Youth Unity

Researchers Reveal Kids Who Get More Hugs Have More Developed Brains

There’s nothing like the warmth and security of a loved one being enveloping you in their arms.  The simple act of giving and receiving genuine hugs can completely change your mood.  You feel loved, cared about, safe, and unique.  I’m not sure there is a single action that can replicate the feeling of giving and getting a hug.

It’s a good thing that giving is the same as receiving when it comes to hugs, right?  Now, science says you can be smarter for it. If you were about two feet long and weighed roughly 10 pounds, your brain would develop better.  Researchers reveal kids who get more hugs have more developed brains.


When we think about learning, we consider reading, studying, using our hands, calculations, and other processes.  We started, as babies, we began exploring by touching things.  Of our five senses, touch is the first to develop.  From this, a newborn baby must navigate their new world.

According to an article from Stanford’s Medicine, Dr. Susan Crowe, an obstetrician, and director at Lucile Packard Children’s Hospital, outlines the nine instinctual stages right after birth.

Birth cry, relaxation, awakening, activity, resting, ‘crawling’ (a shifting movement toward the breast), familiarization, suckling, and sleep.”

As soon as physically safe for both mother and baby, it’s time for skin-to-skin contact and guiding the baby toward breastfeeding.

Just the holding of the baby within the first hour, regardless of breastfeeding, can help in normalizing the baby’s body temperature, heartbeat, and pattern of breathing.  For many babies, it also decreases the amount of crying.  Simultaneously, the mother releases more relaxation hormones.  This also becomes the bonding time for mother and baby. Should the partner of the mother also hold the baby, it begins the bonding time for them as well.


Infant massages could be integrated into this bonding experience, as well.  The same article in Stanford’s Medicine notes a wide array of benefits. According to Maureen McCaffrey, a certified infant massage instructor at Packard’s Children Hospital, these benefits consist of:

  • Better sleep patterns for the baby
  • Baby appears more aware of being loved, secure, and accepted.
  • Improved digestion and bowel movements
  • Babies demonstrate more comfort by less fussy behavior
  • Weight gain improves
  • Mother and baby appear more relaxed
  • Neurological function in babies is improved

Another study done at the University of Washington aimed to locate the area of the brain in which a baby registers both “felt” touch and “observed touch.” This study proves babies can discern between an actual physical touch vs. an image of a hand touching another person.  The study found that by seven months old, a baby can not only understand the concept of their “self,” but also knows their body is separate from another person.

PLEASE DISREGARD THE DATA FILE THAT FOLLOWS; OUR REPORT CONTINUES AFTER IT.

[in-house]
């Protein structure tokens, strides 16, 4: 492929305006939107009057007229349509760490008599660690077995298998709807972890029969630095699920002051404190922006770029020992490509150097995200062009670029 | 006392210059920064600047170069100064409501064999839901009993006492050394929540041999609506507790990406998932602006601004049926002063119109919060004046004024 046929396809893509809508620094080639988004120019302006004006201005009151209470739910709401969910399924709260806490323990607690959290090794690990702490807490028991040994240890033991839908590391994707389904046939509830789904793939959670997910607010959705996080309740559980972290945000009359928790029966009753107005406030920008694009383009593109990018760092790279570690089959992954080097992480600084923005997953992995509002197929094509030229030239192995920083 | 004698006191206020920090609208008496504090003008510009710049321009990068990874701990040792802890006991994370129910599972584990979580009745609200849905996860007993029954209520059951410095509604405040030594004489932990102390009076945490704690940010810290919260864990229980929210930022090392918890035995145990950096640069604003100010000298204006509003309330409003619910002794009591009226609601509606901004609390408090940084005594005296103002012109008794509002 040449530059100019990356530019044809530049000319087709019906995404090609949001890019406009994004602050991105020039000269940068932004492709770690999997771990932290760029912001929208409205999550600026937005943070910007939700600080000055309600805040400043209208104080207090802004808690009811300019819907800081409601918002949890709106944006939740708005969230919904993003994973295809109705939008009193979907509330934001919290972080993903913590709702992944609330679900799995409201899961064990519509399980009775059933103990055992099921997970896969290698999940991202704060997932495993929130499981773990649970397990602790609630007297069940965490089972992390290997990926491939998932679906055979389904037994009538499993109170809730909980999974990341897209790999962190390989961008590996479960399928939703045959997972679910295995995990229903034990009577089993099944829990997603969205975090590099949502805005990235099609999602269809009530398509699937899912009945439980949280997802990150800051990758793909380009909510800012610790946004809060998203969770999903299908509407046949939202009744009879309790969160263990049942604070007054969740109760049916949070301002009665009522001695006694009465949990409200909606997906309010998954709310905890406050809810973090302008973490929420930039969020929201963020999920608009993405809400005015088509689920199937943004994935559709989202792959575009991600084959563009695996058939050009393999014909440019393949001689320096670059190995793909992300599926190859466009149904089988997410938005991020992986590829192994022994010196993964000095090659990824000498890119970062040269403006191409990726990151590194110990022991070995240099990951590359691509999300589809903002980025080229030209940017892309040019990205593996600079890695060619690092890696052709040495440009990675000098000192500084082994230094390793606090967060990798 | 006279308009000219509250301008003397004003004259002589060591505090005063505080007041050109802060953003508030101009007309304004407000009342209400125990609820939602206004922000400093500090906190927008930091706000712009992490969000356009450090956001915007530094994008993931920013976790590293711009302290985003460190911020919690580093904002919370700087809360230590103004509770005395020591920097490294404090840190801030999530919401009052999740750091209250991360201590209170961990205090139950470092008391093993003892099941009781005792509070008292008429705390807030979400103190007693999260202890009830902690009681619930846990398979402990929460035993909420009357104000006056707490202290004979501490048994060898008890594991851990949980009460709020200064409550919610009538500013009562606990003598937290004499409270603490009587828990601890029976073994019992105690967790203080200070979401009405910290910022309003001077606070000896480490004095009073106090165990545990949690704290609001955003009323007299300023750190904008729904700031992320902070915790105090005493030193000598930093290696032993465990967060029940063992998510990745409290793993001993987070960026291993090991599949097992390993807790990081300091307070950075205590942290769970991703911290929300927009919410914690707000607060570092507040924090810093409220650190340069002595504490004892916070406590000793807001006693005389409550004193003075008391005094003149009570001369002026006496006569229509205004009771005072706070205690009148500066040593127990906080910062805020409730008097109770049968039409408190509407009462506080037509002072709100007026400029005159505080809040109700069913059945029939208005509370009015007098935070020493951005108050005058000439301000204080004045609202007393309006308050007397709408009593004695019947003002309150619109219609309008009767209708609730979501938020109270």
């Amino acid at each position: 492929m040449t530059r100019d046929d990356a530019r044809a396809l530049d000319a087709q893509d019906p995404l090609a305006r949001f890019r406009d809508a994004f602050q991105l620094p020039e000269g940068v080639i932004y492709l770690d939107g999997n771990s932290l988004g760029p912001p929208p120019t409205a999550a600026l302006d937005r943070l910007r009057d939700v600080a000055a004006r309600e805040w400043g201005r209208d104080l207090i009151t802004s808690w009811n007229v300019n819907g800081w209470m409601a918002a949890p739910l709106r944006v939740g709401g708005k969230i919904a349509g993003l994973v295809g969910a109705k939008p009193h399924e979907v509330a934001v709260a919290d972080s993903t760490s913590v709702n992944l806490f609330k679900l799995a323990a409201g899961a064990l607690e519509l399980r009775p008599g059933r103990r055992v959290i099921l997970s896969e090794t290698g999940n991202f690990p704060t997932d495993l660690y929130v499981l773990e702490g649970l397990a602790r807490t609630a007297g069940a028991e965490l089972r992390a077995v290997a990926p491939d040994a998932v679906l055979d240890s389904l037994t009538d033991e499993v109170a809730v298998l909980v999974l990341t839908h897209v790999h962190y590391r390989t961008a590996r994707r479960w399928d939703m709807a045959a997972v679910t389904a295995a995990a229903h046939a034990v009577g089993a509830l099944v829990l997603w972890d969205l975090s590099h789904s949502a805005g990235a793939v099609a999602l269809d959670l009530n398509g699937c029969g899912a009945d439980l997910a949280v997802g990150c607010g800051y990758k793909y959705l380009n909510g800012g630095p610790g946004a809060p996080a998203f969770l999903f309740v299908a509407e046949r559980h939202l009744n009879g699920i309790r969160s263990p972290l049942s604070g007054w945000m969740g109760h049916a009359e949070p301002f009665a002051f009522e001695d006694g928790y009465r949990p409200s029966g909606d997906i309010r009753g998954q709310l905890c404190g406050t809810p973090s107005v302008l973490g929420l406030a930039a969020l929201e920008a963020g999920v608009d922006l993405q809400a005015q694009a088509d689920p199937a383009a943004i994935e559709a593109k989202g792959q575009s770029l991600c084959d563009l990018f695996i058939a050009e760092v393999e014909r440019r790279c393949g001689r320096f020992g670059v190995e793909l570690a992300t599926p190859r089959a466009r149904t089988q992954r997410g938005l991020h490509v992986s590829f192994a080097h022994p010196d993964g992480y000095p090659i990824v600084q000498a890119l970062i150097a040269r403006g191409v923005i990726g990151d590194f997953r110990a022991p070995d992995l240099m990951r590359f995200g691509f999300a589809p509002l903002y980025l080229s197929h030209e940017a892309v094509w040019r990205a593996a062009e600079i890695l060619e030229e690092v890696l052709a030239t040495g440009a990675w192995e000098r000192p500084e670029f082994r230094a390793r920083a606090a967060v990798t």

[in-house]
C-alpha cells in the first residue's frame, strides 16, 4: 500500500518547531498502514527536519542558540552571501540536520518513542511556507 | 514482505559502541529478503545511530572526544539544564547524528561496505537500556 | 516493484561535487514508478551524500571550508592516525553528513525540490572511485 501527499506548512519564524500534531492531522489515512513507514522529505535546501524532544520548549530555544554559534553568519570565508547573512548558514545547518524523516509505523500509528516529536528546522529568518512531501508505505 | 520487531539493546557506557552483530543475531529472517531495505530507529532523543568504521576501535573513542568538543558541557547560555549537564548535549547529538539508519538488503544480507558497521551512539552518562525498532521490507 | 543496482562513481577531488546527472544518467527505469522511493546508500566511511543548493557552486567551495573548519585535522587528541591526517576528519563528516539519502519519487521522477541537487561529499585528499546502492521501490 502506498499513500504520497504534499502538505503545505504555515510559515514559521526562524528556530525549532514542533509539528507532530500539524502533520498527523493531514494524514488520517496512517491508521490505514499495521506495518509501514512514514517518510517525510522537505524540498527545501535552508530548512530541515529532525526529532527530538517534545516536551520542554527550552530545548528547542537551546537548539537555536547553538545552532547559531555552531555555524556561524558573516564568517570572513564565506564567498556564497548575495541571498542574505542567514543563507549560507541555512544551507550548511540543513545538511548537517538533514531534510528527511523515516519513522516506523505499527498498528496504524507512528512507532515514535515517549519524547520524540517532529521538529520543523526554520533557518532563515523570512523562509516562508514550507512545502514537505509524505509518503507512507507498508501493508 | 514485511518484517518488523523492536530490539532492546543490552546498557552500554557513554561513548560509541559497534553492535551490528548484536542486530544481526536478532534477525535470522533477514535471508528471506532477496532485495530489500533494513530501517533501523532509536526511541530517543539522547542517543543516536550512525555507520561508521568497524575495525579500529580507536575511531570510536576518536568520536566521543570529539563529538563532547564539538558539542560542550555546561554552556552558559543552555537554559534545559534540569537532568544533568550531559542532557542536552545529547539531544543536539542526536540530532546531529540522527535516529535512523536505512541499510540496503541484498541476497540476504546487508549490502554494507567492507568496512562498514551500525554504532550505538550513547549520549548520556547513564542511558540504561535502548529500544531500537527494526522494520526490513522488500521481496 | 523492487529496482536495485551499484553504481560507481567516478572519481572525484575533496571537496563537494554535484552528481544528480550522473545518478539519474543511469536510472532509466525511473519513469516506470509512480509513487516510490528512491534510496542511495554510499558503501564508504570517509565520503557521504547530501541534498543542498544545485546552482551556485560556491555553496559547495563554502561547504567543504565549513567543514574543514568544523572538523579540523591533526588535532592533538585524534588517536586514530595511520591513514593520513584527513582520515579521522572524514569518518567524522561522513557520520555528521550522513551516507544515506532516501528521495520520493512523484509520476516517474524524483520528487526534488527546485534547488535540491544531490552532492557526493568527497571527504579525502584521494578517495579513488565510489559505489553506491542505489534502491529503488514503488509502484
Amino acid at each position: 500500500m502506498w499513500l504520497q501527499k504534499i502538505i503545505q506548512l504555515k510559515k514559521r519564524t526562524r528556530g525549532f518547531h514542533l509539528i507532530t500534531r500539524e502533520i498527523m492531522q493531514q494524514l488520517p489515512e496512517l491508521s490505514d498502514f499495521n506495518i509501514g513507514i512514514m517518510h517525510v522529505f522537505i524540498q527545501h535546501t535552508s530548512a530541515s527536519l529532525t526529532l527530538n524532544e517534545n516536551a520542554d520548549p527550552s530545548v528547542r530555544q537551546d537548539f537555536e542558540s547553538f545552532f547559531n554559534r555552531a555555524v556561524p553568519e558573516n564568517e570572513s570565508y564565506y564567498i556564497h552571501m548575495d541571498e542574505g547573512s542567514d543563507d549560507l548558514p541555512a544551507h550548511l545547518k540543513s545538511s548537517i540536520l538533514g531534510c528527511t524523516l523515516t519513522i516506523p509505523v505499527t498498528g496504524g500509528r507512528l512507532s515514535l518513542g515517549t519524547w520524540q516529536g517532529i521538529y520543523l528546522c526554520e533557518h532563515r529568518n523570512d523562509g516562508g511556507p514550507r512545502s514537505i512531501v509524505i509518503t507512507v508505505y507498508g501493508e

That knowledge is what established the foundation for mimicking others’ behavior as well as developing empathy.  The researchers discovered through specialized imaging that touch registers in the somatosensory cortex.  Depending upon if it was an actual touch, what part of the body the contact occurred in, or if it was an image, the location, and strength of the signal within the somatosensory cortex in which it was registered changed.

What was also fascinating was recognizing that the baby, before it can speak or know the words for body parts, already understands that their hand or foot moves similarly to another person’s.  Through imitating how the other person moves, the baby is also able to move.  It is this process which makes both imitations, and later, empathy, possible.

In a study of the opposing focus, researchers learned of detriment to children who don’t receive touch.  A report in Pediatrics Child Health, published in PMC, outlines the results of various studies, one of which was the result of providing touch to children who were previously deprived.  The study focused primarily on limb movement as a form of sensory stimulation.  They discovered that with 10 minutes a day of handling, over ten weeks, babies “spit up” less.Overthinkers, pay attention to this one! 90% 

The babies with 20 minutes of daily tactile stimulation, over ten weeks, increased in their developmental scores.  In the case of premature babies, stroking their limbs, and mild limb movement demonstrated weight gain, longer alertness, more mobility, better adaptation to repeated stimuli, and awareness of their bodies. After a year, they scored high on weight and growth and motor skills and had reduced mild neurological dysfunctional symptoms.